Primary hypoparathyroidism in dogs and cats: Physiology, clinical signs, and initial diagnostic tests - Veterinary Medicine
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Primary hypoparathyroidism in dogs and cats: Physiology, clinical signs, and initial diagnostic tests
To understand this rare condition, you must be familiar with the physiology of calcium regulation. The net effect of a low PTH concentration is hypocalcemia, and the severity of the clinical signs and the timing of their onset are a reflection of the duration and magnitude of the hypocalcemia.


Figure 1. Regulation of parathyroid hormone (PTH). This illustration shows the direct (solid lines) and indirect (dashed line) effects of PTH on bone, kidneys, and intestines. PTH's net effect is to increase serum calcium and decrease serum phosphorus concentrations.
PTH mobilizes both calcium and phosphorus from bone, causes the kidneys to retain calcium and excrete phosphate, and indirectly increases intestinal absorption of calcium and phosphate (Figure 1).1,2,9 PTH has both rapid and long-term effects on bone.7 In acute hypocalcemic situations, the rate of bone breakdown and subsequent calcium release into the blood is increased, and changes in serum calcium can be noted within minutes.7,9 Initially, calcium salts (about 1% of total body calcium), particularly CaHPO4, serve as a readily exchangeable reservoir of calcium.7,8 If hypocalcemia and elevation in PTH continue for several days to weeks, PTH causes proliferation of osteoclast-mediated breakdown of existing bone (osteolysis). Osteoclasts, unlike osteoblasts and osteocytes, lack receptors for PTH, so osteoclast activation is likely indirect through cytokines (e.g. insulin-like growth factor 1, interleukin 6, granulocyte-macrophage stimulating factor) released by activated osteoblasts and osteocytes.7,9 Osteolysis results in increased serum phosphorus and calcium concentrations.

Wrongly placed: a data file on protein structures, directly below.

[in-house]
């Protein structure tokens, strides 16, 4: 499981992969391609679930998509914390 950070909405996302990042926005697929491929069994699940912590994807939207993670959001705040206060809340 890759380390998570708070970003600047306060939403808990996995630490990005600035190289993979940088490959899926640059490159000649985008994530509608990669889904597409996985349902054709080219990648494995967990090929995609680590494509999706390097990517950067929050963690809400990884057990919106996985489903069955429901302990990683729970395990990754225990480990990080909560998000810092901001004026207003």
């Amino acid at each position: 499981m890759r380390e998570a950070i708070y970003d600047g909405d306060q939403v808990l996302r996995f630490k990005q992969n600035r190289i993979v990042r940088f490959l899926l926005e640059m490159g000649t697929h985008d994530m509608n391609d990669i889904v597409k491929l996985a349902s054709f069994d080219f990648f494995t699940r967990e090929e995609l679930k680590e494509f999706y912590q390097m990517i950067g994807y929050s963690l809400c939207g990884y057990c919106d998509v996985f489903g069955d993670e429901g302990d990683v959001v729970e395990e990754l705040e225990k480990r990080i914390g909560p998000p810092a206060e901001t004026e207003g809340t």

In normal animals, ionized and complexed calcium (but not protein-bound calcium) passes into the glomerular filtrate.7 Ninety-nine percent of this calcium is eventually reabsorbed.7,13 About 90% of the reabsorption of calcium occurs in the proximal tubules, loop of Henle, and early distal tubules.7 In the thick ascending limb of the loop of Henle, there is marked reabsorption of calcium because of the positive charge within the lumen of the tubules compared with the surrounding interstitial fluid.7 The reabsorption of the final 9% or 10% of calcium depends on the serum ionized calcium concentration and presence of PTH, which if present increase the degree of calcium reabsorption in the late distal tubules and early collecting ducts.1,7,9,13 In the proximal tubule, phosphate reabsorption is inhibited by PTH.7,9,13 PTH in the proximal tubule also stimulates the enzyme 1-alpha-hydroxylase, vital in the final conversion of the vitamin D precursor to its most active form, calcitriol (discussed later).9,11 The net effects of PTH on the kidneys are to decrease the serum phosphorus concentration and increase the serum calcium concentration.


Calcitonin's activity further controls the effects of PTH on calcium. Calcitonin, the hormone produced by the parafollicular cells (also called C cells) of the thyroid gland, antagonizes the actions of PTH, particularly on bone.7 The effects of calcitonin are relatively weak compared with PTH.7


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